Zoom FFT

Zoom FFT was used to analyze a frequency subband. The idea behind zoom FFT is to retain the same resolution, which could be achieved with a full-size FFT on the original signal, by computing a small-size FFT on a down-sampled shorter signal. Thus, the FFT efficient could be improved while maintaining the same resolution.

This is intuitive: for a decimation factor of , the new sampling rate is , and the new frame size (and FFT length) is , so the resolution of the decimated signal is .

Implementation

The Mixer Approach

See Zoom FFT: The popular mixer Zoom FFT method consists of first shifting the band of interest down to DC using a mixer, and then performing lowpass filtering and decimation by a factor of BWFactor (using an efficient polyphase FIR decimation structure).

Note: For short signal, the polyphase FIR designing is tricky, sometimes it will distort the spectrum, as in the Matlab example, the transient filtering effects were eliminated by repeating 10 times of filtering. So the conventional Fourier resampling method is recommended here.

Python Codes

  • Import modules
import numpy as np
from matplotlib import pyplot as plt
from numpy import pi
from numpy.fft import fft, fftfreq, fftshift
from scipy import signal
  • Generate signal
def SineWave(f, fs, length, amplitude=1):
    x = amplitude * np.sin(2 * pi * f / fs * np.arange(length))
    return x

L = 32
fs = 128
res = fs/L
f1 = 40
f2 = f1 + res
x = SineWave(f1, fs, L) + SineWave(f2, fs, L, 2)
  • Plot the original FFT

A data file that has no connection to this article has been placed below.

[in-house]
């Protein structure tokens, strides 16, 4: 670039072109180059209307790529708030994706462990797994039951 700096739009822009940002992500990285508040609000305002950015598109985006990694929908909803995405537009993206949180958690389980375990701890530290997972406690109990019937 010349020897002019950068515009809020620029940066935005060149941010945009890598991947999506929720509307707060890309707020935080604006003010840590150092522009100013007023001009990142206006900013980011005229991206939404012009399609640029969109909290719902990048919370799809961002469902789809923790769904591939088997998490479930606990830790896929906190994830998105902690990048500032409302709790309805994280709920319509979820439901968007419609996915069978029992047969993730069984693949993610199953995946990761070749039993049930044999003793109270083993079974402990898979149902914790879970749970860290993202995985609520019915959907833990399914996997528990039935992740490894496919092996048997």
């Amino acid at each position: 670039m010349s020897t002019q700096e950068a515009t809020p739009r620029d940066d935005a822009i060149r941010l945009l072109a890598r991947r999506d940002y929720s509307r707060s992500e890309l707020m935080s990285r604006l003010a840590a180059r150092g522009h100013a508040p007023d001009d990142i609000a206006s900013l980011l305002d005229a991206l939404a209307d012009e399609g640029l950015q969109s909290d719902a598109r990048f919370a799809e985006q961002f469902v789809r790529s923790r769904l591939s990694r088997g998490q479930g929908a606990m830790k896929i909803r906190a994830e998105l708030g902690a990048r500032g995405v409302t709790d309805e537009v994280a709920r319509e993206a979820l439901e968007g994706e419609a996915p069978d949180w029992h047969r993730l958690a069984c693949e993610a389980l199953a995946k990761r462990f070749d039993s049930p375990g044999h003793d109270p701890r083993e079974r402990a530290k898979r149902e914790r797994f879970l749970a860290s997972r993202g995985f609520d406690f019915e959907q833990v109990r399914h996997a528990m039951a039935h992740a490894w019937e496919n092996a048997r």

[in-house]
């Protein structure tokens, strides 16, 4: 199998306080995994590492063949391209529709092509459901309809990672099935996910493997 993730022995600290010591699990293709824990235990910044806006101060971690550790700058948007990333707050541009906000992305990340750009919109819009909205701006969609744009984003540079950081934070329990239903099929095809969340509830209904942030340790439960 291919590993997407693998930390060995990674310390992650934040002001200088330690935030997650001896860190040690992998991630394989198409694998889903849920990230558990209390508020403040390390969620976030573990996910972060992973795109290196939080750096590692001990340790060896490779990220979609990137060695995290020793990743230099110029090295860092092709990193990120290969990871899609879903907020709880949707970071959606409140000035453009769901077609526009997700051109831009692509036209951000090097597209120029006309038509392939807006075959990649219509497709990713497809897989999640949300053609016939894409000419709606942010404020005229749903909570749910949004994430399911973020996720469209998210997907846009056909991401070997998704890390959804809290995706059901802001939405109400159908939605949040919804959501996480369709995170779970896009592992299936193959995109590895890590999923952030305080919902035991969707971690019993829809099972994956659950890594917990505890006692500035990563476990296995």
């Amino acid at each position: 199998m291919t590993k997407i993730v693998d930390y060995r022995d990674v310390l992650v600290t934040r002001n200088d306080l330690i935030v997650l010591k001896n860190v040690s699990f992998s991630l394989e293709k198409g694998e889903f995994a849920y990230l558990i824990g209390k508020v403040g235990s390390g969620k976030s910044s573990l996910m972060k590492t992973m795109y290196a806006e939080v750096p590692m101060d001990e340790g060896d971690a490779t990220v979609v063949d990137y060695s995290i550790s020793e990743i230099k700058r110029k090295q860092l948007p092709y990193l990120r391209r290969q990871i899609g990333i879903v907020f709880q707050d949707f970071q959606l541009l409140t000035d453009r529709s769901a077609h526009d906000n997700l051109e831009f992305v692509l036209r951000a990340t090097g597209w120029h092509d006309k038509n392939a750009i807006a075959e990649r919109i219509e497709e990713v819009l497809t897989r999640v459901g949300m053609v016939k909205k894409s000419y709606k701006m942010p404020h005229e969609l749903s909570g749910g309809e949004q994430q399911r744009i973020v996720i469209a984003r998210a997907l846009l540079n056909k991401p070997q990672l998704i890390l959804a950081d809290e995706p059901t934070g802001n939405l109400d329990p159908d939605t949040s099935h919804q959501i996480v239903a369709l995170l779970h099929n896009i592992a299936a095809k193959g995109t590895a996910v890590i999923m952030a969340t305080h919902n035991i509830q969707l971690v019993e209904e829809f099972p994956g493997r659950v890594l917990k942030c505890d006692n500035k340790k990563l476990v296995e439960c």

X = fft(x)
freq = fftfreq(L, d=1/fs)

fig1, ax1 = plt.subplots(2)
#fig1.clf()
ax1[0].stem(fftshift(freq), abs(fftshift(X)) / L)
#ax1[0].set_xlabel('Frequency (Hz)', fontsize=12)
ax1[0].set_ylabel('Magnitude', fontsize=12)
ax1[0].set_title('Two-sided spectrum', fontsize=12)
ax1[0].grid()
  • Zoom FFT using mixer approach
BWOfInterest = 48 - 16
Fc = (16 + 48) / 2
BWFactor = np.floor(fs / BWOfInterest).astype(np.uint8)

# mix the signal down to DC, and filter it through the FIR decimator
indVect = np.arange(L)
y = x * np.exp(-1j * 2 * pi * indVect * Fc / fs)
xd = signal.resample(y, 8)
# polyphase method as in Matlab
#indVect = np.arange(L * 10)
#y = np.tile(x, 10) * np.exp(-1j * 2 * pi * indVect * Fc / fs)
#beta = signal.kaiser_beta(80)
#xd = signal.resample_poly(y, up=1, down=BWFactor, window=signal.get_window(('kaiser', beta), 6))
#xd = xd[-len(xd) // 10:]
#xd = xd[-2 * len(xd) // 10:-len(xd) // 10]
fftlen = len(xd)
Xd = fft(xd)

Ld  = L / BWFactor;
fsd = fs / BWFactor;
F   = Fc + fsd / fftlen * np.arange(fftlen) - fsd / 2
ax1[1]. stem(F, np.abs(fftshift(Xd)) / Ld, linefmt='C1-.', markerfmt='C1s')
ax1[1].grid()
ax1[1].set_xlabel('Frequency (Hz)', fontsize=12)
ax1[1].set_ylabel('Magnitude', fontsize=12)
ax1[1].set_title('Zoom FFT Spectrum. Mixer Approach.', fontsize=12)
fig1.subplots_adjust(hspace=0.35)

Result

The following result is the same as in Zoom FFT, but much faster.

zoom fft with the mixer approach